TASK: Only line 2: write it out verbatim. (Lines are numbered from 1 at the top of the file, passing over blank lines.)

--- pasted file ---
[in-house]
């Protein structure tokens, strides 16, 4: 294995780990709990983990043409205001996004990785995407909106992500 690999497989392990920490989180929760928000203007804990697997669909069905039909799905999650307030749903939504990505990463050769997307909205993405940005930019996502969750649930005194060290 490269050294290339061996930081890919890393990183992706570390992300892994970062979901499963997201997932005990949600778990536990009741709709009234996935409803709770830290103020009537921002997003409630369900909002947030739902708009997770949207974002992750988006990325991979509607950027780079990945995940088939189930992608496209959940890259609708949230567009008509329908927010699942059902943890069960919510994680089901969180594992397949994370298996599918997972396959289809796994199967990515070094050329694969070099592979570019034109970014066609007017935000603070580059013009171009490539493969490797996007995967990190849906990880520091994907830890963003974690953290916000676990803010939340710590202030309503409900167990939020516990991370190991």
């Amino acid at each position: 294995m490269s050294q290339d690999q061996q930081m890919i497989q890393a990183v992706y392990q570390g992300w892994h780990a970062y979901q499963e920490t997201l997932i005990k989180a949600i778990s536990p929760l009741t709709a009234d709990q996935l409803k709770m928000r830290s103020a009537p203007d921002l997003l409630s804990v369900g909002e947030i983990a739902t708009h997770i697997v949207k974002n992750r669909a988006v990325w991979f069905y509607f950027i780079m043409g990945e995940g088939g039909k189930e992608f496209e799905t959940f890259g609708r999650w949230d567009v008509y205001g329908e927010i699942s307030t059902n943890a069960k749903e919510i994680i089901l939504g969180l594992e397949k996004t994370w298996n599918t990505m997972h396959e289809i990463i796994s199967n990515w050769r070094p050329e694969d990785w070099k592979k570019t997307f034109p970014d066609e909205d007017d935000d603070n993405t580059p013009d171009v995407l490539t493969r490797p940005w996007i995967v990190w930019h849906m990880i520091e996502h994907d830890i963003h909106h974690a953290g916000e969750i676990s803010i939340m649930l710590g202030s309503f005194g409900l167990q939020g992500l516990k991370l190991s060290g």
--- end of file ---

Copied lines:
């Protein structure tokens, strides 16, 4: 294995780990709990983990043409205001996004990785995407909106992500 690999497989392990920490989180929760928000203007804990697997669909069905039909799905999650307030749903939504990505990463050769997307909205993405940005930019996502969750649930005194060290 490269050294290339061996930081890919890393990183992706570390992300892994970062979901499963997201997932005990949600778990536990009741709709009234996935409803709770830290103020009537921002997003409630369900909002947030739902708009997770949207974002992750988006990325991979509607950027780079990945995940088939189930992608496209959940890259609708949230567009008509329908927010699942059902943890069960919510994680089901969180594992397949994370298996599918997972396959289809796994199967990515070094050329694969070099592979570019034109970014066609007017935000603070580059013009171009490539493969490797996007995967990190849906990880520091994907830890963003974690953290916000676990803010939340710590202030309503409900167990939020516990991370190991």